Deborah, January 14, 2020

My Mum would not hurt a fly, yet her illness has meant her having to keep her guard up

Isn’t it funny that if you have a physical illness, you get all the sympathy and understanding of the world?

My Mum was diagnosed with breast cancer at the age of 67. Suddenly, my friends, work colleagues, even other family members were showing great concern for mine and my Mother’s wellbeing. I was granted compassionate leave, allowed to cry at work publicly with no shame, and be fearful of my Mum’s life coming to a tragic end. Yet my Mum has had a life-threatening illness since I was 4 years old. She has continued to work, bring up a family and form friendships, all the while keeping her debilitating illness secret from the wider audience. My Mum has Schizophrenia.

Every day of my life, I have lived with an extremely brave, strong woman who has had this terrible voice living inside her head telling her that she was a ‘horrible person’. That she should harm herself because she was not worthy. My Mum would not hurt a fly, yet her illness has meant her having to keep her guard up, fearful that people would find out the extent of her mental illness and worry that people would suddenly turn on her, believing that she was capable of having anything but the wonderful kind heart she has.

Now, my Mum and I have decided that enough is enough. Because their ignorance is not her bliss.

At the age of 16, my Mum tried to end her life for the first time, but it was not until she was 31, having had a miscarriage, giving birth to a very sick child and then having a hysterectomy that caused her to finally break down. She started hearing and seeing things. She thought she was being stalked. She started harming herself because the voices told her to.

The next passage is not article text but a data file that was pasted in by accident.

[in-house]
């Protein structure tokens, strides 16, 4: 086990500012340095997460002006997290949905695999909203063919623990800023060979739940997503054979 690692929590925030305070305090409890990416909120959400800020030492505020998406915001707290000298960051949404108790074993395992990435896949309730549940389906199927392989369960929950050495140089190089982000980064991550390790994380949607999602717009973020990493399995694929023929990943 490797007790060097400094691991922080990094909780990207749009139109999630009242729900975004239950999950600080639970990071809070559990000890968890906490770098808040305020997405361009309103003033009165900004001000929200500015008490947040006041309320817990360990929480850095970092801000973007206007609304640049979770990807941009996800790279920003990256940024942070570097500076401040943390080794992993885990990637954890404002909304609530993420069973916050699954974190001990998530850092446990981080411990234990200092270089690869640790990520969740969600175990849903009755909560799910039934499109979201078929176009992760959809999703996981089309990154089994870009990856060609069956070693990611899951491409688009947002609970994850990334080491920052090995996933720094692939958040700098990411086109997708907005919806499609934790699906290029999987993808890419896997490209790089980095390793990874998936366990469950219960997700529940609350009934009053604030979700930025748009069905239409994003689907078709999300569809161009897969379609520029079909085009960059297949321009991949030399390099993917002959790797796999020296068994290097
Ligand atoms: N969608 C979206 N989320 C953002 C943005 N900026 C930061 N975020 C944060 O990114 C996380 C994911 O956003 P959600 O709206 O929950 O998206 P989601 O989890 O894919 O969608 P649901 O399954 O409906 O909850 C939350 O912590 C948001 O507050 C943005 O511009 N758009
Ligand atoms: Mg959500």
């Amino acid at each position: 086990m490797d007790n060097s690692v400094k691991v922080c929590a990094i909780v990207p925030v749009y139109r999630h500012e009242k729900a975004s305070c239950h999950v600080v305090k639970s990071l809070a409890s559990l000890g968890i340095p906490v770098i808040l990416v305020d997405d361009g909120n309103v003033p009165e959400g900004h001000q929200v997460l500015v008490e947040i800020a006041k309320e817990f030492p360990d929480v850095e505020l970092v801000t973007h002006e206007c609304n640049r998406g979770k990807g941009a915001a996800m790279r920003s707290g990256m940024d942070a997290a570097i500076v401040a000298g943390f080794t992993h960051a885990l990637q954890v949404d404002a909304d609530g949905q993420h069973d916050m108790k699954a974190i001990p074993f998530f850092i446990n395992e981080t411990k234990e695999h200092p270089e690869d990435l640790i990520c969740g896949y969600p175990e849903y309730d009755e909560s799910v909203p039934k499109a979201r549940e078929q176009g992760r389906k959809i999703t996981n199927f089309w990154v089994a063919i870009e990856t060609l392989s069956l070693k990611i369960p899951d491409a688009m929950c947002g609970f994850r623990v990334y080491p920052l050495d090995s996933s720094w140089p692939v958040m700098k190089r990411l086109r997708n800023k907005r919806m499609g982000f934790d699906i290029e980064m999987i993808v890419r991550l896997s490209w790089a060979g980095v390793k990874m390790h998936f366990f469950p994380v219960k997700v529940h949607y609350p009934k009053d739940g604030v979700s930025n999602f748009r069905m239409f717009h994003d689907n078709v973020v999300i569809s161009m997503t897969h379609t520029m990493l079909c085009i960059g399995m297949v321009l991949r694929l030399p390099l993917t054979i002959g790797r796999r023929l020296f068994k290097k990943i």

When I finally reached the age of 16 myself, my Mum was admitted to a psychiatric unit for 4 months and I suddenly had to grow up very fast. I did all I could to research this illness, trying to gain a deeper understanding of what her life must be like. I have learnt that Schizophrenia does not mean ‘split personality’ or equal violence. That some of the most bright, creative and caring people in the world suffer with this extreme form of mental illness.

So, the point of this blog is to tell people that it really is Time to Change. That we need to share our stories, listen to others and have a thirst for knowledge of another person’s plight. We can and will end this discrimination against mental illness because my Mum and lots of other people out there face a challenge every day, fight for their right to survive every day, and request to be treated with the same compassion and dignity that any other human being with a serious physical illness would receive. Thank you.

Share your story

Too many people are made to feel ashamed. By sharing your story, you can help spread knowledge and perspective about mental illness that could change the way people think about it.